15. Nicklaus's greatest performance might not have been a win: One of the great non-wins in Masters history was Nicklaus shooting a 5-under 283 in 1998, the year after Tiger Woods burned everything to the ground. Woods that year? He shot a 3-under 285. Rick Reilly wrote about it for Sports Illustrated.

Out he came, Old Saint Nicklaus on Easter morning, birdieing four of the first seven holes and tilting the course so much his way that everybody else was left with MCI galleries--friends and family. In the group ahead of him, Tiger Woods was learning what it's like playing next to a tornado. "There were so many roars, we had to back off, like, every shot," Woods said after Sunday's round. Imagine that.

16. The luckiest number: Caddie numbers are assigned by the order in which players arrive at Augusta. The only exception is that last year's champ gets No. 1 for his caddie. One interesting note is that the No. 89 has won this tournament three times in the last 33 years. In 10 of those years, the field wasn't even 89 players deep (it wasn't last year, and it isn't this year).

17. The whole dang book: Nicklaus holds the record for wins (6), top fives (15), top 10s (22) and top 15s (29). The runners up in those categories in order are Palmer and Woods (wins), Mickelson and Woods (top fives), Ben Hogan (top 10s) and Sam Snead (top 15s). Whether one believes Nicklaus is the G.O.A.T., he's certainly the Augusta G.O.A.T.

18. Rounds in the 60s: It took me far too long to figure out this number, but here are your golfers who have the highest percentage of rounds in the 60s since 2005.

19. Three of the best ever? The career, tournament and single-round birdie leader numbers are about as perfect as it gets. I clipped a shot of Anthony Kim's final round card from that 2009 Masters.


20. A clean (if hefty) scorecard: On four separate occasions, the same score has been shot in all four rounds. None of them have been particularly great.

  • Walter Hagen (1939): Four 76s
  • Lew Worsham (1954): Four 74s
  • Kenny Knox (1987): Four 75s
  • George Archer (1989): Four 75s

21. On Bobby Jones and Jack Nicklaus: According to Sampson, Jones' frustration with the general golf world openly rooting against a young Nicklaus led to this note, which ended up on badges on every patron who entered the Masters grounds.

Most distressing to those who love the game of golf is the applauding or cheering of misplays or misfortunes of a player. Such occurrences have been rare at the Masters, but we must eliminate them entirely if our patrons are to continue to merit their reputation as the most knowledgeable in the world.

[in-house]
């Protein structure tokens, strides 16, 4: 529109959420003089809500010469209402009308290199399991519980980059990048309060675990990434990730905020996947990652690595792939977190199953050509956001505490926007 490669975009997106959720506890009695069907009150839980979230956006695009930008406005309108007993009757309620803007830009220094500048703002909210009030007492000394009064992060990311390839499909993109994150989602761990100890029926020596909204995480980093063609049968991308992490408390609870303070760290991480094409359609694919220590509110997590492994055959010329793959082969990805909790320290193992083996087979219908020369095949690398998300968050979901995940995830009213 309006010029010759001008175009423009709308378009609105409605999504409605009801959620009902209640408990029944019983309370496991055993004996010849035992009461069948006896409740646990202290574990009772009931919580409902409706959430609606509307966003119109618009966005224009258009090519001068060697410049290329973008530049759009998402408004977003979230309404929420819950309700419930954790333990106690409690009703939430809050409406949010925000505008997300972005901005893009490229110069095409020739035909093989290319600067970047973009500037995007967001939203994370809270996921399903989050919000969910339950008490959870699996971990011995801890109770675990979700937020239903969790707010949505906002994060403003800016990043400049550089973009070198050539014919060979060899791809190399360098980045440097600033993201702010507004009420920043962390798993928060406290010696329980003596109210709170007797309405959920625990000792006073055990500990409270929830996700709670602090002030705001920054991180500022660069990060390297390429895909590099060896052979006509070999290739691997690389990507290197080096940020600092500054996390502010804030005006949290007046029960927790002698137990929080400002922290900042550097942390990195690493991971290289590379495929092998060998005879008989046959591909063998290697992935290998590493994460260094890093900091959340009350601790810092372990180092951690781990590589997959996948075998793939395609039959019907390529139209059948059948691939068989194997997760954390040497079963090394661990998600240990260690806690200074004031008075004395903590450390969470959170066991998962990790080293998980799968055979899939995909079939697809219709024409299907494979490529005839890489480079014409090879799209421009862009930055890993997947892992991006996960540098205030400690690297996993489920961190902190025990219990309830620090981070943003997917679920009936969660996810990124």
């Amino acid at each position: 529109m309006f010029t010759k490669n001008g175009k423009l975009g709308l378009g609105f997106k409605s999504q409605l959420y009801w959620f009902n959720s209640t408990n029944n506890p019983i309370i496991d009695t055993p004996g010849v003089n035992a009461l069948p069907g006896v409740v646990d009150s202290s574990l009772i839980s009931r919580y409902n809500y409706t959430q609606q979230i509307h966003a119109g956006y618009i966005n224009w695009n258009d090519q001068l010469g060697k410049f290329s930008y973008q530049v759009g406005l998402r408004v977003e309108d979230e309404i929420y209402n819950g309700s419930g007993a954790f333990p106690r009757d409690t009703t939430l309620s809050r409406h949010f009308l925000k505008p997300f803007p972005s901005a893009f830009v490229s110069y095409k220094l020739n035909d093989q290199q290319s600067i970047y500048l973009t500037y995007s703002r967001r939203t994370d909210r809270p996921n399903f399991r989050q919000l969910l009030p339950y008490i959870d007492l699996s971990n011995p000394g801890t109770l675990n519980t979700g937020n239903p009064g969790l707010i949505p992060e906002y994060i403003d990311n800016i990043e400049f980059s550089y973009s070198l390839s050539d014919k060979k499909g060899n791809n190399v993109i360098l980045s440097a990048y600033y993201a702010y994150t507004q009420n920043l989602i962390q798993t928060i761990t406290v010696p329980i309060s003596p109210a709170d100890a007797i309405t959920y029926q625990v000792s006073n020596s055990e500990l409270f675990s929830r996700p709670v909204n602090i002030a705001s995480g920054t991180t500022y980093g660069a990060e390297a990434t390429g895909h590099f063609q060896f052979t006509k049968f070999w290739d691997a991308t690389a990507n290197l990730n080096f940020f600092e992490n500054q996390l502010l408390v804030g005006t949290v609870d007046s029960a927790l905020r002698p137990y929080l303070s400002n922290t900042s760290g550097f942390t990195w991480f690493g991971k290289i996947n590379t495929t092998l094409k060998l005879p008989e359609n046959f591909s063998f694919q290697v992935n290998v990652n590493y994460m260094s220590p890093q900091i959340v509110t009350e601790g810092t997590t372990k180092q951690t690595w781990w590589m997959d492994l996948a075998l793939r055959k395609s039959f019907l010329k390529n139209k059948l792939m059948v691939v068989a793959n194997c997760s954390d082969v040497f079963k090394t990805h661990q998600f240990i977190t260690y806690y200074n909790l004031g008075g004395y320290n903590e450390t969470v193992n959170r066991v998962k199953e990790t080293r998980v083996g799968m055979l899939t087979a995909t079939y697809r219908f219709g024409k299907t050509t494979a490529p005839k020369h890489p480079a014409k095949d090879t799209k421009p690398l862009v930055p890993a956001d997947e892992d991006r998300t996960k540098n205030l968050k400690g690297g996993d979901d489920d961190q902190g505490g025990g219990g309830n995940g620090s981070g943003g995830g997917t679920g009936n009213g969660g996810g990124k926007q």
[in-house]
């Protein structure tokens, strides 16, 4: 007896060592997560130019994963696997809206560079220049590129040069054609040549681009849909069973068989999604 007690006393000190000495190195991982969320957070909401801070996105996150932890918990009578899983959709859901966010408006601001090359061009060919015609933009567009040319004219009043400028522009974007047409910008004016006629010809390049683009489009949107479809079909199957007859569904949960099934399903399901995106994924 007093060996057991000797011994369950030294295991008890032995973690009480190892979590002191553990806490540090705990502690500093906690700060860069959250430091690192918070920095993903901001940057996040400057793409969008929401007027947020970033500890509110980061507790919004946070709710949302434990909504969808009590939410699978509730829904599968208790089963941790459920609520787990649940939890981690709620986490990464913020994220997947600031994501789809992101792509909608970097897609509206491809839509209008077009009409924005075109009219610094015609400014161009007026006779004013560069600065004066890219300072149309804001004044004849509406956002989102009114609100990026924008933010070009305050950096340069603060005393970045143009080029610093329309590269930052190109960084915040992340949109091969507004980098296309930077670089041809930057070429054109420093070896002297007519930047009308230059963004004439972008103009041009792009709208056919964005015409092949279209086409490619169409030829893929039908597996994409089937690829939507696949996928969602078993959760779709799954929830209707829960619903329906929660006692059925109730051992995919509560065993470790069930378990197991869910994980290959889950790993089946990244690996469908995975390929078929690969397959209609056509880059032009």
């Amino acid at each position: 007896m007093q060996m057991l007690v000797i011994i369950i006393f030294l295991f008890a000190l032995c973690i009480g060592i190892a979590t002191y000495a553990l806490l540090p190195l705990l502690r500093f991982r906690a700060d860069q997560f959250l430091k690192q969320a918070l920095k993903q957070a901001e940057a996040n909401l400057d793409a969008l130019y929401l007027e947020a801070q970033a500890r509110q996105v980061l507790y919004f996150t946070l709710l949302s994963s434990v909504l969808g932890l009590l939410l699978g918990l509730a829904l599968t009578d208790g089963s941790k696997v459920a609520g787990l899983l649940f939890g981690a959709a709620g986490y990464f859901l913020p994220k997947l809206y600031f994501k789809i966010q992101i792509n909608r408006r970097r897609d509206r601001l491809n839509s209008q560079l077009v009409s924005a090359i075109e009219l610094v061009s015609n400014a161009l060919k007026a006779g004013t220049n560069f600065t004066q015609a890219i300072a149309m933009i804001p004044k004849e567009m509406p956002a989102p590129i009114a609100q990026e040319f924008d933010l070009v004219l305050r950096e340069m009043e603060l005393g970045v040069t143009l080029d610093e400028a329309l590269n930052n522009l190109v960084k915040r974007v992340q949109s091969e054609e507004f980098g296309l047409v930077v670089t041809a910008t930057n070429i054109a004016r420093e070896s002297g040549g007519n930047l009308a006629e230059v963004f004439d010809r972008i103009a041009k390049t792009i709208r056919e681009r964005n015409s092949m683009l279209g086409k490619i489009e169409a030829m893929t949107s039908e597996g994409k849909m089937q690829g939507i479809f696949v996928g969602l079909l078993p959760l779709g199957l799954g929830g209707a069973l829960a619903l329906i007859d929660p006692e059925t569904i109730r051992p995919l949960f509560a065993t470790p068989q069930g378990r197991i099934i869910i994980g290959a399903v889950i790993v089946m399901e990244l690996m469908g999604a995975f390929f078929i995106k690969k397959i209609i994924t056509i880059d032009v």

22. About that 1997 win: Tiger shot the lowest four-day second nine score in Masters history in 1997. He went 30-32-33-33 en route to the win. The 30 on Thursday, of course, came just after his 40 on the first nine. He still won by 12.

23. There have only been three fields of 100 or more golfers: The biggest was in 1962 when 109 players teed it up for a green jacket. The smallest fields, unsurprisingly, came around World War II as both the 1938 and 1942 fields only had 42 golfers. This year's field of 87 is the smallest since last year, but that number ties the smallest since it was 86 in 1997 when Woods won his first.

24. All the strokes: Only six golfers have taken 10,000 or more strokes in tournament play at Augusta National. Player leads them all with 12,061. Nicklaus and Palmer are in the 11,000 club. Snead, Raymond Floyd and Ben Crenshaw all took over 10,000.

25. The highest score to ever win the Masters is 1-over 289. It's happened three times: Snead in 1954, Jack Burke Jr. in 1956, Zach Johnson in 2007.

26. A house on No. 1? The indefatigable Bama Bearcat on Twitter has been dropping gems about Augusta's history for the past few months. One that I had no idea about is that Augusta National used to have a house (!) behind the first green.

27. With the jacket on the line: As much as it gets talked about among players, only four golfers have ever birdied the final hole in regulation to win the Masters: Palmer in 1960, Sandy Lyle in 1988, Mark O'Meara in 1998 and Mickelson (of course) in 2004.